Gypsy Encampments of the Hollywood Freeway
On our way to downtown Los Angeles Saturday night for the annual Churchill Dinner of the Claremont Institute at the venerable Biltmore Hotel, my wife Sheryl and I took the Hollywood Freeway, a route we had taken uncountable times before.
Only something was different. Small encampments of homeless had been set up on the edge of the freeway. We were used to them under freeway bridges, but these were more elaborate, makeshift tents and blankets positioned on slopes along the freeway, so that, we speculated, they were in full view of the constant passing traffic. That way the violence frequently visited on the homeless by themselves and by others would at least partly be discouraged.
I was reminded of Victor Hanson’s poignant descriptions of the California Central Valley and also of when I lived in Southern Spain and would see impoverished gypsy encampments along the roads to Grenada and Seville. But that was decades ago and that part of Spain, Andalucia, was desperately poor then, struggling to play catch up with the rest of Europe. It did -- for a while anyway.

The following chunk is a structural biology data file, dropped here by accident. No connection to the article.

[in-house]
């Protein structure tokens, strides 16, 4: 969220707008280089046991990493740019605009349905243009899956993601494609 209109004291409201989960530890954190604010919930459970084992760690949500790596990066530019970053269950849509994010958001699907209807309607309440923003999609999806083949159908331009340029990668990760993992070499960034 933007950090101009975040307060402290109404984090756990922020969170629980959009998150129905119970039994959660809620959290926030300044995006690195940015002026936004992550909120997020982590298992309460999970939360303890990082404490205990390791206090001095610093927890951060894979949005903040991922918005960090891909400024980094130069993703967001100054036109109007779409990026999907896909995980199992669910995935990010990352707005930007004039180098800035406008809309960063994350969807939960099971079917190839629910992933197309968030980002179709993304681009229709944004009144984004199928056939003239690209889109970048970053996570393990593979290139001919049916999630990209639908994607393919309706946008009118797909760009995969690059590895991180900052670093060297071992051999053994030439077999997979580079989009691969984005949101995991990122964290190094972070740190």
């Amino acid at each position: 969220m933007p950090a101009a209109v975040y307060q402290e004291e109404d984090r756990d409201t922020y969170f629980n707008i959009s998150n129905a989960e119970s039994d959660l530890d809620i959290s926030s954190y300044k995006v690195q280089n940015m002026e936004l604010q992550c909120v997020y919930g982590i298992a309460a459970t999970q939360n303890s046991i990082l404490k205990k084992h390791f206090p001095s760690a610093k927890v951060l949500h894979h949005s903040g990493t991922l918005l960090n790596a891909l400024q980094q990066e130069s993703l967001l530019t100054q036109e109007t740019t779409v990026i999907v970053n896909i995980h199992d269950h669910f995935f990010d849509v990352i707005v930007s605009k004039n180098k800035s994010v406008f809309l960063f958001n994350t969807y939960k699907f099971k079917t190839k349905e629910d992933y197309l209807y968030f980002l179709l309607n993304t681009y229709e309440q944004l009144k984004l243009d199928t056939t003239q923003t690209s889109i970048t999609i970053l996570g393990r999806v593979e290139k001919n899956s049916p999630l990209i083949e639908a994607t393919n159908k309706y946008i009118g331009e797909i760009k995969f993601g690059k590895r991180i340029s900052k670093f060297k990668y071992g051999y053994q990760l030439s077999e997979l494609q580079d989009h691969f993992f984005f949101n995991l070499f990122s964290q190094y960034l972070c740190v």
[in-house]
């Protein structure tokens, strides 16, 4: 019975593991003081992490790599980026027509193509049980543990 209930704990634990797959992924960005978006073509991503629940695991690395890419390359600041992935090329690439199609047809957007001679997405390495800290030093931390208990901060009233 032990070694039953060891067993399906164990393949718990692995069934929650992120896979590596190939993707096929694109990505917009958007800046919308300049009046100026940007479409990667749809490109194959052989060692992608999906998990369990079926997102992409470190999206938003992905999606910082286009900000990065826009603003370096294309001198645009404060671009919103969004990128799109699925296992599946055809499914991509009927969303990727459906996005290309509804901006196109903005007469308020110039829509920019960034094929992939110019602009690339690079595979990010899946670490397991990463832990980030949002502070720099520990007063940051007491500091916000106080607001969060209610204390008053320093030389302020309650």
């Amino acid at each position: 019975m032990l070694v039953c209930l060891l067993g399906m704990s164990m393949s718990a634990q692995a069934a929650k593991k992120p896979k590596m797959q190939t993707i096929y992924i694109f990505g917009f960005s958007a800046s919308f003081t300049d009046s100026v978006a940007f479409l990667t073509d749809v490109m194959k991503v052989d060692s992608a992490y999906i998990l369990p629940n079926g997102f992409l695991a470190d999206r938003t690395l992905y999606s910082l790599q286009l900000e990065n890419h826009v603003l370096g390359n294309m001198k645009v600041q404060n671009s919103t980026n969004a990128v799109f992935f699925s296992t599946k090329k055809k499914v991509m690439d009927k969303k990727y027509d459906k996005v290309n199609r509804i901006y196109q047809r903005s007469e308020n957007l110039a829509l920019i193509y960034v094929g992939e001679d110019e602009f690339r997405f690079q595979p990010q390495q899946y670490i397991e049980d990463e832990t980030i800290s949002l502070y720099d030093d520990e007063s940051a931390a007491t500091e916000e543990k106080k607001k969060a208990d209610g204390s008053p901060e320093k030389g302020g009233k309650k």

The Hollywood Freeway was not so simple. This was a parade of the haves and have-nots, Mercedes and Lexuses, streaming past the tattered homeless: Obama’s America.
The president has a solution to this problem, even as it gets worse. Tax those folks in the Mercedes. Only that’s been tried a thousand times, most notably in the Great Depression, and it never worked. For someone so versed in Frankfurt School “critical theory,” the president has a convenient way of forgetting history.
He prefers, as we know, the pursuit of “fairness,” but in so doing he has seemed to make things less fair. The stock market is up at the same time as the number of those who have dropped out of the labor force reached a jaw-dropping 89 million in January. I wouldn’t be surprised to find gypsy encampments along all the freeways soon. African-Americans, as we also all know, have been hurt worst of all.
And yet Obama’s adversaries are accused of racism. La vie à l’envers, life upside down, as the French say.